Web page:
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FYI Number 73: June 11, 2001

Support Sought for Increase in FY 2002 DOE Science Budget

It is likely that within the next few weeks - if not sooner - House appropriators will draft the FY 2002 Energy and Water Development Appropriations Bill. Signatures are now being sought for a letter to key House appropriators, with copies to the House Republican and Democratic leadership, asking for a significant increase in the Office of Science budget. The Bush Administration requested a 0.1%, or $4.4 million increase in the over-all budget for programs that it identified as "Science" for FY 2002.

This kind of letter is known as a "Dear Colleague," since it was sent to every representative. Members receive many of these letters every day, and they often attract little attention unless constituents ask their representatives to sign the letter. A letter like this can be very helpful in demonstrating a wide base of support for an increase in a program budget.

This effort is being lead by Rep. Judy Biggert (R-IL) (the letter's contact) and Rep. Ellen Tauscher (D-CA). The letter is addressed to House Appropriations Chairman Bill Young and Ranking Member David Obey, and Subcommittee Chairman Sonny Callahan and Ranking Member Peter Visclosky. The telephone number of the U.S. House of Representatives is 202-225-3121. The "Dear Colleague" was dated June 8. The letter to be sent to the leadership is as follows:

"We are writing to express our strong support for the Department of Energy's (DOE) Office of Science and the world class scientific research that it funds. To this end, we would encourage you to significantly increase fiscal year 2002 funding for the DOE Office of Science above the level appropriated in fiscal year 2001. Increased funding will allow for the fullest utilization of the tremendous scientific talent and world's best research facilities that are supported by the DOE Office of Science.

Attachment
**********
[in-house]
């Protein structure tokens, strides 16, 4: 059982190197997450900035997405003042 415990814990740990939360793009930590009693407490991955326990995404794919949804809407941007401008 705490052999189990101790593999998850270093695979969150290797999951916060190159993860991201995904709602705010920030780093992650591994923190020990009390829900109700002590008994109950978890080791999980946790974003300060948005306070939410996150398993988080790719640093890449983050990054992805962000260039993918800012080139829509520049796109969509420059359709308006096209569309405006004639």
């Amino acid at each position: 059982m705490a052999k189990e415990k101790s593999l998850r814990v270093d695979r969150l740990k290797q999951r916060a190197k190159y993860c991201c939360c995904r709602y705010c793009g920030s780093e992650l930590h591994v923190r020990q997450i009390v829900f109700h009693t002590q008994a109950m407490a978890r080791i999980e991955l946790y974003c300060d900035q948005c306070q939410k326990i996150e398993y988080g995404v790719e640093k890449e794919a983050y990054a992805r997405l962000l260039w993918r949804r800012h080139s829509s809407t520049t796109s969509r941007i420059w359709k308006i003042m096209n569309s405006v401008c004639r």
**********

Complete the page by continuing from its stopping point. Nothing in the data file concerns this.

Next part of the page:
"The DOE Office of Science is the nation's primary supporter of the physical sciences, providing an important partner and key user facilities in the areas of biological sciences, physics, chemistry, environmental sciences, mathematics and computing, and engineering. This federal research and development funding goes to scientists and students not just at our national labs, but at our colleges and universities as well. Furthermore, the DOE Office of Science supports a unique system of programs based on large-scale, specialized user facilities and large teams of scientists focused on national priorities in scientific research. This makes the Office of Science unique among, and complementary to, the scientific programs of many other federal science agencies, including the National Institutes of Health (NIH) and the National Science Foundation (NSF).